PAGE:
Unlawful Restraint in PA (Maximums and Defenses)

Unlawful Restraint in PA is a serious misdemeanor offense. it just sounds nasty on your criminal record. A conviction for the crime is like a diamond, it lasts forever. You have to be extremely careful with who you pick to handle this case because picking wrong can ruin your life. When people ask “Who is the best Unlawful Restraint attorney near me?” The people have spoken, it’s The McShane Firm 



The Law

You can read the exact law here: Unlawful Restraint 18 P.S. § 2902

What the government needs to prove

Unlawful Restraint is a very simple statute, but the devil is in the details. As we will see.

Remember at all times, if the government has charged you with any crime including Unlawful Restraint, you are innocent in the eyes of the law. Before you start the eternal you are Not Guilty. You remain that way unless the government can present a mountain of evidence proving your guilty beyond a reasonable doubt. In order to convict you the government must prove the following:

  1. the accused
  2. knowingly either:
    1. restrained another person unlawfully in circumstances exposing him to risk of serious bodily injury, or
    2. held another person in a condition of involuntary servitude. 

When selecting which attorney to hire, please consider:

  • Can you call anytime and talk to a live person?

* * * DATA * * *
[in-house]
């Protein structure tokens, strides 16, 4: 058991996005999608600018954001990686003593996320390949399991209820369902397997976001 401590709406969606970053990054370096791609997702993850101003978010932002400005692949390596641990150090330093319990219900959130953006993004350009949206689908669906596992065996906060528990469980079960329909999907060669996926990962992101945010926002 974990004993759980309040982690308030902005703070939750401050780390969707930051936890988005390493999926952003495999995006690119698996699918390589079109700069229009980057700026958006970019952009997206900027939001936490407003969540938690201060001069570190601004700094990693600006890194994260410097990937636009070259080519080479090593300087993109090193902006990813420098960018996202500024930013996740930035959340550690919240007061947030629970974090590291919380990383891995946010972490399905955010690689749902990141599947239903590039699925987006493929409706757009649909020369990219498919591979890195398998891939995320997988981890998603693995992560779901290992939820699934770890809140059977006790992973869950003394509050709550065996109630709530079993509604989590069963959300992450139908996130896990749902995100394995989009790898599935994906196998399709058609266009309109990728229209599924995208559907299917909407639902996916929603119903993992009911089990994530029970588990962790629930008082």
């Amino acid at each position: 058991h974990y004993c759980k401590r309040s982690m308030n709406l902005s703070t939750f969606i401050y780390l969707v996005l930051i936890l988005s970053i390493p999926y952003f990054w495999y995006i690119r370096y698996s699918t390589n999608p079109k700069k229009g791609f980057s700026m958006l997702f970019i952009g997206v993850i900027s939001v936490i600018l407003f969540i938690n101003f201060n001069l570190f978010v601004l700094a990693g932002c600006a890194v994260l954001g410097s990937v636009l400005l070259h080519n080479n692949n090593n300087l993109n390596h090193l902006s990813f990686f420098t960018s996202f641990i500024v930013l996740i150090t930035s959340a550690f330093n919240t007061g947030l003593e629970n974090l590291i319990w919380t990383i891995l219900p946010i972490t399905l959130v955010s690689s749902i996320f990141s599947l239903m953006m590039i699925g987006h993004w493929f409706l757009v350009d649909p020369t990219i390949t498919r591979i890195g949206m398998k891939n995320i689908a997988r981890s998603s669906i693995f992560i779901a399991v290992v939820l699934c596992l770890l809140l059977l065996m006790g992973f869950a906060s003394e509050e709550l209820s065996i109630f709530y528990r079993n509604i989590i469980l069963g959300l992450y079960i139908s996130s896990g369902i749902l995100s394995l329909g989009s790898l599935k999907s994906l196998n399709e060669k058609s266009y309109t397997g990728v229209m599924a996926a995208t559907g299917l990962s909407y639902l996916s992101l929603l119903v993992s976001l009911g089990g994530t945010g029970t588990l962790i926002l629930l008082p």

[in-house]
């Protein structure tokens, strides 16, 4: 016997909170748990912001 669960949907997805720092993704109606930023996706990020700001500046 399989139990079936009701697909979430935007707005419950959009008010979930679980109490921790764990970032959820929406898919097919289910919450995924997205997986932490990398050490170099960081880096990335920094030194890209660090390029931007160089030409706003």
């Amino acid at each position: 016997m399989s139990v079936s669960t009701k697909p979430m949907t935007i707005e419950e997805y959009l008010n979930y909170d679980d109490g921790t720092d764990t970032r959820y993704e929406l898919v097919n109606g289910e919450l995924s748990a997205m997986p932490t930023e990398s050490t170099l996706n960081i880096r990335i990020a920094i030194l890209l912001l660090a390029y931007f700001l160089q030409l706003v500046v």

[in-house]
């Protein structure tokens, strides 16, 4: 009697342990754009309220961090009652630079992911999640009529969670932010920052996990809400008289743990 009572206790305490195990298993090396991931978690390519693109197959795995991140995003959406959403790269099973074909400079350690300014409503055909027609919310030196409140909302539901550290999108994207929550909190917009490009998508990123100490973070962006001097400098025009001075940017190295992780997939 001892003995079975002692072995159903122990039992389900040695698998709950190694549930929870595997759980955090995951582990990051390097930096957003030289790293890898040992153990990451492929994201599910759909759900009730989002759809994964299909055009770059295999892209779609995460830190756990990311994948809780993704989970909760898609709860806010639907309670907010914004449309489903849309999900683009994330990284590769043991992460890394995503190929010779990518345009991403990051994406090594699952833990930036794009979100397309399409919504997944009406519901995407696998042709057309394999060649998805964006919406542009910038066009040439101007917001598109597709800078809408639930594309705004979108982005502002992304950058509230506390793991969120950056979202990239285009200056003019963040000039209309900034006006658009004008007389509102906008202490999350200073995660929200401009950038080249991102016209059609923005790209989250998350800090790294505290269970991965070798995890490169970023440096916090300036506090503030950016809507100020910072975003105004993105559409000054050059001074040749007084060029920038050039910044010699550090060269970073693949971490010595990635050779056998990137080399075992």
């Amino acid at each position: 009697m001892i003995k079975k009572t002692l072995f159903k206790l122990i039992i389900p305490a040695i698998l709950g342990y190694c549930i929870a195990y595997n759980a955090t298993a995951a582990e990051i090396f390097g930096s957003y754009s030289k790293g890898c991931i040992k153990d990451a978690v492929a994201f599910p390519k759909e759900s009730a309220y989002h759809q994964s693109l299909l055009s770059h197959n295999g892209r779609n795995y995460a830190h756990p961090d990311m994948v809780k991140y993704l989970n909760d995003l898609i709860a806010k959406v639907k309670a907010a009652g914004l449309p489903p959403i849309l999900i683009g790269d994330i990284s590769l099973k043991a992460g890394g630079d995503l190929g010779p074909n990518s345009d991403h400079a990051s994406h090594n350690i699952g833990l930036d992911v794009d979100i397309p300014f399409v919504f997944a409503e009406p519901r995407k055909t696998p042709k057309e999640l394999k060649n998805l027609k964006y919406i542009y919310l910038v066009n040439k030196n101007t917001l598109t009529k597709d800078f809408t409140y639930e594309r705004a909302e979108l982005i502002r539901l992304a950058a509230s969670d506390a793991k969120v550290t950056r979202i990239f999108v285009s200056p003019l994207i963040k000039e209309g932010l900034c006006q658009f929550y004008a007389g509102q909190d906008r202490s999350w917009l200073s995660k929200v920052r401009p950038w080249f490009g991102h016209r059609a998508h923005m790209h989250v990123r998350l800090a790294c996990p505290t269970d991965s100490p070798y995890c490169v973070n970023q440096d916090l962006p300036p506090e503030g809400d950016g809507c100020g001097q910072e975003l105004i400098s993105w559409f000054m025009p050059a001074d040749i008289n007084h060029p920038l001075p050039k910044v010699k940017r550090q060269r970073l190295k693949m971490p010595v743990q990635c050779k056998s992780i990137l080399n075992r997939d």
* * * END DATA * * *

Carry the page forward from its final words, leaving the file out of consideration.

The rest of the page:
• Do they offer payment plans with no credit checks?
  • Will your attorney be attentive and explain what’s going on?

At The McShane Firm, we answer yes to all of these questions. We strive to provide you with a great customer service experience during this tough time.

What is “knowingly” for Unlawful Restraint?

The law defines it as follows:

A person acts knowingly with respect to a material element of an offense when:

(i)  if the element involves the nature of his conduct or the attendant circumstances, he is aware that his conduct is of that nature or that such circumstances exist; and

(ii)  if the element involves a result of his conduct, he is aware that it is practically certain that his conduct will cause such a result.

What the heck does that mean? Well the best way to explain it is by what it is not. Knowing behavior is less than intentional, but more than recklessness or mere negligence.

To put it simply:

  • Intentional means that you are aware of what you are doing and do it on purpose for its intended aim.
  • However, a person acts knowingly when he acts with the certainty that a certain result will follow from his actions.
  • A person acts recklessly if the person does not know for sure that a specific result will follow. Recklessness means that you knowingly take a risk.
  • Negligence occurs when a person unknowingly takes a risk that they should have been aware of..

So in the real world, it means whatever a jury wants it to mean. This is where having the right attorney who can explain how your conduct doesn’t fit the crime can make all of the difference. 

What is Serious Bodily Injury for purposes of Unlawful Restraint?

Pennsylvania defines SBI as follows:

Bodily injury which creates a substantial risk of death or which causes serious, permanent disfigurement, or protracted loss or impairment of the function of any bodily member or organ